Diver endures seven-hour drift after separation


Diver endures seven-hour drift after separation

Mike Ozburn

A real-life demonstration of why diver-training agencies suggest surfacing after a minute in the case of a buddy-separation occurred on 23 June, when a Florida scuba diver spent more than seven hours drifting in the Gulf of Mexico.

Mike Ozburn, 27, an IT engineer for Pensacola Police Department, had started diving at the end of last year. For his 35th dive he and a buddy went out on a charter-boat to a site about 16 miles off Florida’s west coast.

The pair entered the water in rough conditions around midday, according to local press reports, but Ozburn was experiencing problems dumping air from his BC, and in the poor visibility became separated from his buddy.

Continuing his descent, he spent some 10 minutes searching before going up to do his three-minute safety stop. He eventually surfaced some 150m from the dive-boat.

27 June 2019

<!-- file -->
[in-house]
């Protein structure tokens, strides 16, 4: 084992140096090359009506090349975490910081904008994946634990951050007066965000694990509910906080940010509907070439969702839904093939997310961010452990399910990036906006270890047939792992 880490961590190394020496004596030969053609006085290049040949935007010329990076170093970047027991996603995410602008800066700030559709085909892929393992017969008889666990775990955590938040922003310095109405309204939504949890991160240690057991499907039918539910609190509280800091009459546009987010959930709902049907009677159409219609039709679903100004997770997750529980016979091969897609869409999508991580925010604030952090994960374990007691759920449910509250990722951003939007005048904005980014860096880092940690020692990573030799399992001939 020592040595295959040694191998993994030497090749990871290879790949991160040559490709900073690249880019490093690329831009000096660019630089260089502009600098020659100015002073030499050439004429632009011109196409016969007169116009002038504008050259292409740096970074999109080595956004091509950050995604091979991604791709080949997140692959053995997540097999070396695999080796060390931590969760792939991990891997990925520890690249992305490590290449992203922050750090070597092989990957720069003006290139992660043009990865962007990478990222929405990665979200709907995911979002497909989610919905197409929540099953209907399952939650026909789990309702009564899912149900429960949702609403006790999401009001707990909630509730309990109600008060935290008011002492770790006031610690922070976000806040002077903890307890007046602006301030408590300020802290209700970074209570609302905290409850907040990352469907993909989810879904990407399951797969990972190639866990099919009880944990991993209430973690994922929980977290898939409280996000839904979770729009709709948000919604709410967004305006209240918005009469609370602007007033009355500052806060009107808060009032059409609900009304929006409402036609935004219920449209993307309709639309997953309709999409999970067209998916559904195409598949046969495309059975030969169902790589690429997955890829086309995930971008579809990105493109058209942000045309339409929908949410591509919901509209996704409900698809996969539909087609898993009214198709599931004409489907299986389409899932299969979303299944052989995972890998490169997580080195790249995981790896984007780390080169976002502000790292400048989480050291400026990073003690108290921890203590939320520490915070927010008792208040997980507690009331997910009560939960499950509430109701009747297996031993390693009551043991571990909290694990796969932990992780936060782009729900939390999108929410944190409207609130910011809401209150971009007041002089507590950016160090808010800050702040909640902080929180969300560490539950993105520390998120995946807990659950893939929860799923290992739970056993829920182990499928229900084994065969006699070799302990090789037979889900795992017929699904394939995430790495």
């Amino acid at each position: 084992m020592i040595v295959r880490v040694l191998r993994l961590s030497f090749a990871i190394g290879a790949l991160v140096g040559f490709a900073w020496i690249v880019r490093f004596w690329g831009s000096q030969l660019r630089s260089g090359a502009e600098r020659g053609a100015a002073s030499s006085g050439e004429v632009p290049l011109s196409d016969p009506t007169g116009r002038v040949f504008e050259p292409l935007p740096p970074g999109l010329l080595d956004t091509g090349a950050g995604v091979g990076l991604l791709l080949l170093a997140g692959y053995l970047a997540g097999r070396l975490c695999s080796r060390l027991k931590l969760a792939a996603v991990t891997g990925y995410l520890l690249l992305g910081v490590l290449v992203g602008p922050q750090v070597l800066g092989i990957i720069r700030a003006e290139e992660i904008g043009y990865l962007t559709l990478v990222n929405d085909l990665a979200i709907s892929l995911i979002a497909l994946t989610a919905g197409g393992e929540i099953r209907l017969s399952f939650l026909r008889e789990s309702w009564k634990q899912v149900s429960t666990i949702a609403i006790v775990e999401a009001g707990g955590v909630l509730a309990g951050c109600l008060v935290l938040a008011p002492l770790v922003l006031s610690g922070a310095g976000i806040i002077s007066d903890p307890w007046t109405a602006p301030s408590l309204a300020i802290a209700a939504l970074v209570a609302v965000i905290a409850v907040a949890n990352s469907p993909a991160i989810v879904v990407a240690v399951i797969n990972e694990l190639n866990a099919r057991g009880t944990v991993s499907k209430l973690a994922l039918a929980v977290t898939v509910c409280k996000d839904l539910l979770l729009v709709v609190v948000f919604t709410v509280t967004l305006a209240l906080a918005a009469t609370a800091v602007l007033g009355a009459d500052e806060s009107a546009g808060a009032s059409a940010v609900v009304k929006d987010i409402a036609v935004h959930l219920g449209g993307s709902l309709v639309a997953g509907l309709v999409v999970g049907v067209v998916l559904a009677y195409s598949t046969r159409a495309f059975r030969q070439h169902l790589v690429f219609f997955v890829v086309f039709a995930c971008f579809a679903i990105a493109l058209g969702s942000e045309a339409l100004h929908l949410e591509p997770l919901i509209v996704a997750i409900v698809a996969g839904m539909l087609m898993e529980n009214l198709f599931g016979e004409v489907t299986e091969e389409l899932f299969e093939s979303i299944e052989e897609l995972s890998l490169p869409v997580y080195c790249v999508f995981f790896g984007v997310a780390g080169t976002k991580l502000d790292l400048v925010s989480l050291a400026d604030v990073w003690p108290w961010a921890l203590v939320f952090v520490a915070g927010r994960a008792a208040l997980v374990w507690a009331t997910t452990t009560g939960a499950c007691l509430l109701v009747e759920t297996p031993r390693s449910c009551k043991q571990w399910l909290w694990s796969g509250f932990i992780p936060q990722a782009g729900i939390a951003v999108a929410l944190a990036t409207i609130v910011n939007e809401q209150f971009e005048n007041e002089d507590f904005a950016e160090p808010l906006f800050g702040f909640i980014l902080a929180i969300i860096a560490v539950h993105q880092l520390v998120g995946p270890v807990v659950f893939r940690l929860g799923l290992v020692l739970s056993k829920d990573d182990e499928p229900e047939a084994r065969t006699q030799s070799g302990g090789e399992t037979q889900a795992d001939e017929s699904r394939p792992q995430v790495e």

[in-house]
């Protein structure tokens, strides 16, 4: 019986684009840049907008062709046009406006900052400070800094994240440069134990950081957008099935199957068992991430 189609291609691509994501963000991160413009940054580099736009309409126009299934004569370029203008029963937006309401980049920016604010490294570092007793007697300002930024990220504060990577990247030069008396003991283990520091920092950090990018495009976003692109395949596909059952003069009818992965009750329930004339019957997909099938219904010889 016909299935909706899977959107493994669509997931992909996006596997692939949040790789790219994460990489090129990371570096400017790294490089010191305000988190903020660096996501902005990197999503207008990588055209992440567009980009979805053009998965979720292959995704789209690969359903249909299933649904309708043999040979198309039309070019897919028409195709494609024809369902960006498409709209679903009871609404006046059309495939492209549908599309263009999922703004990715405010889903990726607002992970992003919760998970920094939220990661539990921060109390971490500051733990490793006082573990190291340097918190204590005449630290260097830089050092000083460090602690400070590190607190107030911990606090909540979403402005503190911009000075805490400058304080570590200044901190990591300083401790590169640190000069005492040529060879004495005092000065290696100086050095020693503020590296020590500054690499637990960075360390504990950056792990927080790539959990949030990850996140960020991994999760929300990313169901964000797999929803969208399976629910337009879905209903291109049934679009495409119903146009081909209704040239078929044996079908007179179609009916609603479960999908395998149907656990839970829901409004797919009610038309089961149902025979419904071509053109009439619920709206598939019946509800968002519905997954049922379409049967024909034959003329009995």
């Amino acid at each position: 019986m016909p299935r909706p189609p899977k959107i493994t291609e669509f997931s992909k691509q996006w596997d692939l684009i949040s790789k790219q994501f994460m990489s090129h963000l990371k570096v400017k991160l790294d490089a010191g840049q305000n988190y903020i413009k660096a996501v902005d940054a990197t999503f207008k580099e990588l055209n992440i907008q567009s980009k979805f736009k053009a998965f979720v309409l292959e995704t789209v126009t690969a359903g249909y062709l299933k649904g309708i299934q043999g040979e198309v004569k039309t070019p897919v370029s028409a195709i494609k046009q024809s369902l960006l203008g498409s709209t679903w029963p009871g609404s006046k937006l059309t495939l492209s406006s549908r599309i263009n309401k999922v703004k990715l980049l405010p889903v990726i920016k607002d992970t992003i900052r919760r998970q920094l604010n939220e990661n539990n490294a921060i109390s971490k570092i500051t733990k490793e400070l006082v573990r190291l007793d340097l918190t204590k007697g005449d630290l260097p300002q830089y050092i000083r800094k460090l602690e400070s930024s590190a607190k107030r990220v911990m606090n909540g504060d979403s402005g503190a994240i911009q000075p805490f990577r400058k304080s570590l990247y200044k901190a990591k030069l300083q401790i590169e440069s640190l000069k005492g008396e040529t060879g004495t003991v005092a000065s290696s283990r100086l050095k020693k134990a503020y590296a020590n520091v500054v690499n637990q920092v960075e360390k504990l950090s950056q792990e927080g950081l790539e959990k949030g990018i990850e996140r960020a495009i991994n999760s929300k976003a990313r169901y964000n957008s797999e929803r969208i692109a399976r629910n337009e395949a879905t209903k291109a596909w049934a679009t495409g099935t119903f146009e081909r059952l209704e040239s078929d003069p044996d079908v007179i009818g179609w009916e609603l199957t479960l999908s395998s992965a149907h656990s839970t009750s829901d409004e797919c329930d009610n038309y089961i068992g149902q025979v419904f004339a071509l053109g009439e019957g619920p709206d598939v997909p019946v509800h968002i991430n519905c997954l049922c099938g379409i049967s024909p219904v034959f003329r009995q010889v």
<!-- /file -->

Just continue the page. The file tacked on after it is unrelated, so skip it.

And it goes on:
Strong currents prevented him from swimming towards the vessel, and metre-high waves meant that he was not spotted by the crew, despite having inflated a fluorescent green DSMB and waving his arms, as well as blowing a whistle. He said that after 10 minutes the boat was out of sight.

The boat-crew carried out a search and alerted the US Coast Guard after about an hour. A search operation was mounted, including helicopters and other dive-boats in the vicinity,

Ozburn had been drifting for about two and a half hours when he saw an SAR helicopter and felt sure that he was about to be rescued, but its crew failed to spot him. He kept trying to swim south, guided by his compass, though he was suffering from cramp and cold, and would sound his whistle if he thought he heard a boat in the distance.

By 7.30, shortly before nightfall, he had drifted nine miles from the dive-site – and at that point was spotted by a Pensacola dive-boat that had joined the search operation.

The Niuhi Dive Charters boat had set out 90 minutes earlier, its skipper calculating the likely direction of travel of a diver in the eastbound current. Ozburn was fortunate that the crew spotted what they said looked like a “white stick”, which turned out to be his SMB.

“Getting on that boat was the best feeling ever,” Ozburn later told press, praising his instructor for teaching him the skills he had needed to survive.

By |2019-06-27T10:55:55+01:00June 27th, 2019|Diving News|0 Comments